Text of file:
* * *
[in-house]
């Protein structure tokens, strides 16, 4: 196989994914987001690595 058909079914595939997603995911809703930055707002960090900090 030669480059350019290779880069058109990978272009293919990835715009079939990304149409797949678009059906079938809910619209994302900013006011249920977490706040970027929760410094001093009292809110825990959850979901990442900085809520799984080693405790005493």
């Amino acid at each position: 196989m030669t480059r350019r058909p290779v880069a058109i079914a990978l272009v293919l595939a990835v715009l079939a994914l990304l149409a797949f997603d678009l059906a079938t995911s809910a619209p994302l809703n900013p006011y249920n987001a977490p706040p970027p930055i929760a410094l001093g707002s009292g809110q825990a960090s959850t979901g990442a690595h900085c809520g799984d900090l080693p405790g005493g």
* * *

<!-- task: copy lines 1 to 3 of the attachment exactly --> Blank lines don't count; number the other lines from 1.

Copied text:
[in-house]
């Protein structure tokens, strides 16, 4: 196989994914987001690595 058909079914595939997603995911809703930055707002960090900090 030669480059350019290779880069058109990978272009293919990835715009079939990304149409797949678009059906079938809910619209994302900013006011249920977490706040970027929760410094001093009292809110825990959850979901990442900085809520799984080693405790005493």
């Amino acid at each position: 196989m030669t480059r350019r058909p290779v880069a058109i079914a990978l272009v293919l595939a990835v715009l079939a994914l990304l149409a797949f997603d678009l059906a079938t995911s809910a619209p994302l809703n900013p006011y249920n987001a977490p706040p970027p930055i929760a410094l001093g707002s009292g809110q825990a960090s959850t979901g990442a690595h900085c809520g799984d900090l080693p405790g005493g």